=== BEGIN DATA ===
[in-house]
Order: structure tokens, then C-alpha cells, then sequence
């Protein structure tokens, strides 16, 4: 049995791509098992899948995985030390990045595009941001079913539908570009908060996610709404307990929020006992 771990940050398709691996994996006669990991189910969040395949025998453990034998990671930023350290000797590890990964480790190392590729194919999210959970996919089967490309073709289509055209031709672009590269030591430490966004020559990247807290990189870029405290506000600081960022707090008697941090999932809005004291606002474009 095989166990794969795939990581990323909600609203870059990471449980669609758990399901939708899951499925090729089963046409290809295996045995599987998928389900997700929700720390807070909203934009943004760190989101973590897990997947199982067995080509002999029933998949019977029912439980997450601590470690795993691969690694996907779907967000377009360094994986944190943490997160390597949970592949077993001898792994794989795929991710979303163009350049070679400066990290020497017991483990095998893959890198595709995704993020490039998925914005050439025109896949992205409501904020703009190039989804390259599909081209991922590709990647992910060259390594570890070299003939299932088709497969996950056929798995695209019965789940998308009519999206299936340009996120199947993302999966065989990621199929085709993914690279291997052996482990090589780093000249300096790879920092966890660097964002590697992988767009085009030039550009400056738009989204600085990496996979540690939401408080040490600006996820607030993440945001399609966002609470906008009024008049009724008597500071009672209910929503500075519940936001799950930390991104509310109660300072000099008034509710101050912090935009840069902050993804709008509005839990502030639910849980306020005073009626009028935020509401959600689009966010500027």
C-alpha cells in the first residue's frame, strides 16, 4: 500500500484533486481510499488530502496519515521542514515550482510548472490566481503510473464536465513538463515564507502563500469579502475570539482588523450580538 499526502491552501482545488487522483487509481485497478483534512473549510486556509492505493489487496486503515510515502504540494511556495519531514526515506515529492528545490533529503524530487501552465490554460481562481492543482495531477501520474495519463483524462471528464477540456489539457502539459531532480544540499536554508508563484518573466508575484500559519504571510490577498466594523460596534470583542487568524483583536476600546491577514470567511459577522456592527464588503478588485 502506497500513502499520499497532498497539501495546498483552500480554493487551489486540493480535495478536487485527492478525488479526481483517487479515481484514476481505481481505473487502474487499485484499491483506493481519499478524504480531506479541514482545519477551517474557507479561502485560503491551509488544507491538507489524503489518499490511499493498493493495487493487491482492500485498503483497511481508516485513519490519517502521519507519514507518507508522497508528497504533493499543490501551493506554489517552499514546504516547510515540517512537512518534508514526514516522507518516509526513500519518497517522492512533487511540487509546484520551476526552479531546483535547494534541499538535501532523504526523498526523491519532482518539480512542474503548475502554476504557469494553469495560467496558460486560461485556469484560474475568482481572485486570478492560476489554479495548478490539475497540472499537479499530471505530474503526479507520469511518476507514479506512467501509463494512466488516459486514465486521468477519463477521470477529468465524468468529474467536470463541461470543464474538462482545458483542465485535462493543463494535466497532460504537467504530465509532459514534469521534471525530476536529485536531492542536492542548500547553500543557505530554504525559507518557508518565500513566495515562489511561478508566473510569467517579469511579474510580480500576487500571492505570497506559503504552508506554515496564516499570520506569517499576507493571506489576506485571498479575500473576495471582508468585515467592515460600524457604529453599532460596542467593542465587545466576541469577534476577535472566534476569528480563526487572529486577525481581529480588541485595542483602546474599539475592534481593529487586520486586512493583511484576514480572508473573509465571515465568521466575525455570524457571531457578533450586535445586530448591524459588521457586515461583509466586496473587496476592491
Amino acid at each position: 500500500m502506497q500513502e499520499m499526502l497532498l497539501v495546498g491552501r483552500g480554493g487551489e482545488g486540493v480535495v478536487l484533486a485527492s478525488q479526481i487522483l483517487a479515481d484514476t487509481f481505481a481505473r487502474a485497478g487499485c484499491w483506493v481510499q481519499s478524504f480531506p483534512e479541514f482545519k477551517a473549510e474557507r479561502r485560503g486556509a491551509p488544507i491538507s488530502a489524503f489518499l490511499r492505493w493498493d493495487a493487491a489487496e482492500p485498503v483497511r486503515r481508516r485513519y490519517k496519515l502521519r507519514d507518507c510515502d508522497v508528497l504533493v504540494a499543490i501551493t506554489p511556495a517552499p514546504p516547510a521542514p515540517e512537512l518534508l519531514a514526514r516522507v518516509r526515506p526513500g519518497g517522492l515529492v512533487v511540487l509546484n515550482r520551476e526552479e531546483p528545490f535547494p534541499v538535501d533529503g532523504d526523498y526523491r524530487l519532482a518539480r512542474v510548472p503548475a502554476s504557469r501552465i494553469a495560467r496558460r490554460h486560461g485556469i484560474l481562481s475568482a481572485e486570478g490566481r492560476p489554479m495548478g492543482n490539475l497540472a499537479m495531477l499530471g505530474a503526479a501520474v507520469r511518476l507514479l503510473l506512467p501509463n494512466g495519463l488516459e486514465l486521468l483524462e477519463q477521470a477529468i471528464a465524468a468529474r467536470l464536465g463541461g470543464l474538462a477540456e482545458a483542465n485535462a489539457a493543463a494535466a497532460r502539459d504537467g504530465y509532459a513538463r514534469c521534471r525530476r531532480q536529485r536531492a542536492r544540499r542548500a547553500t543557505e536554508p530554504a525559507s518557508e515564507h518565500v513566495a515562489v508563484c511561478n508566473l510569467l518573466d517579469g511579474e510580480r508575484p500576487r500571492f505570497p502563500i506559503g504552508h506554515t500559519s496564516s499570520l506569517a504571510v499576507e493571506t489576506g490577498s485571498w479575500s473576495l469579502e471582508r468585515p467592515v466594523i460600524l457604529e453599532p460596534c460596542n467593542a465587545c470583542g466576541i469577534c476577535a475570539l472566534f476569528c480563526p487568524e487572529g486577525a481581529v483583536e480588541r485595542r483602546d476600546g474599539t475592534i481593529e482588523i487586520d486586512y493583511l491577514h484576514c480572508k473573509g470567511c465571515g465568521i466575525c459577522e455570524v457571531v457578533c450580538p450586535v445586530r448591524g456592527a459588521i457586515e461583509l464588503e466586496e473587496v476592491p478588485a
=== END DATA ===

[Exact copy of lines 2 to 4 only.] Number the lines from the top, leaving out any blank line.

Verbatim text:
Order: structure tokens, then C-alpha cells, then sequence
């Protein structure tokens, strides 16, 4: 049995791509098992899948995985030390990045595009941001079913539908570009908060996610709404307990929020006992 771990940050398709691996994996006669990991189910969040395949025998453990034998990671930023350290000797590890990964480790190392590729194919999210959970996919089967490309073709289509055209031709672009590269030591430490966004020559990247807290990189870029405290506000600081960022707090008697941090999932809005004291606002474009 095989166990794969795939990581990323909600609203870059990471449980669609758990399901939708899951499925090729089963046409290809295996045995599987998928389900997700929700720390807070909203934009943004760190989101973590897990997947199982067995080509002999029933998949019977029912439980997450601590470690795993691969690694996907779907967000377009360094994986944190943490997160390597949970592949077993001898792994794989795929991710979303163009350049070679400066990290020497017991483990095998893959890198595709995704993020490039998925914005050439025109896949992205409501904020703009190039989804390259599909081209991922590709990647992910060259390594570890070299003939299932088709497969996950056929798995695209019965789940998308009519999206299936340009996120199947993302999966065989990621199929085709993914690279291997052996482990090589780093000249300096790879920092966890660097964002590697992988767009085009030039550009400056738009989204600085990496996979540690939401408080040490600006996820607030993440945001399609966002609470906008009024008049009724008597500071009672209910929503500075519940936001799950930390991104509310109660300072000099008034509710101050912090935009840069902050993804709008509005839990502030639910849980306020005073009626009028935020509401959600689009966010500027």
C-alpha cells in the first residue's frame, strides 16, 4: 500500500484533486481510499488530502496519515521542514515550482510548472490566481503510473464536465513538463515564507502563500469579502475570539482588523450580538 499526502491552501482545488487522483487509481485497478483534512473549510486556509492505493489487496486503515510515502504540494511556495519531514526515506515529492528545490533529503524530487501552465490554460481562481492543482495531477501520474495519463483524462471528464477540456489539457502539459531532480544540499536554508508563484518573466508575484500559519504571510490577498466594523460596534470583542487568524483583536476600546491577514470567511459577522456592527464588503478588485 502506497500513502499520499497532498497539501495546498483552500480554493487551489486540493480535495478536487485527492478525488479526481483517487479515481484514476481505481481505473487502474487499485484499491483506493481519499478524504480531506479541514482545519477551517474557507479561502485560503491551509488544507491538507489524503489518499490511499493498493493495487493487491482492500485498503483497511481508516485513519490519517502521519507519514507518507508522497508528497504533493499543490501551493506554489517552499514546504516547510515540517512537512518534508514526514516522507518516509526513500519518497517522492512533487511540487509546484520551476526552479531546483535547494534541499538535501532523504526523498526523491519532482518539480512542474503548475502554476504557469494553469495560467496558460486560461485556469484560474475568482481572485486570478492560476489554479495548478490539475497540472499537479499530471505530474503526479507520469511518476507514479506512467501509463494512466488516459486514465486521468477519463477521470477529468465524468468529474467536470463541461470543464474538462482545458483542465485535462493543463494535466497532460504537467504530465509532459514534469521534471525530476536529485536531492542536492542548500547553500543557505530554504525559507518557508518565500513566495515562489511561478508566473510569467517579469511579474510580480500576487500571492505570497506559503504552508506554515496564516499570520506569517499576507493571506489576506485571498479575500473576495471582508468585515467592515460600524457604529453599532460596542467593542465587545466576541469577534476577535472566534476569528480563526487572529486577525481581529480588541485595542483602546474599539475592534481593529487586520486586512493583511484576514480572508473573509465571515465568521466575525455570524457571531457578533450586535445586530448591524459588521457586515461583509466586496473587496476592491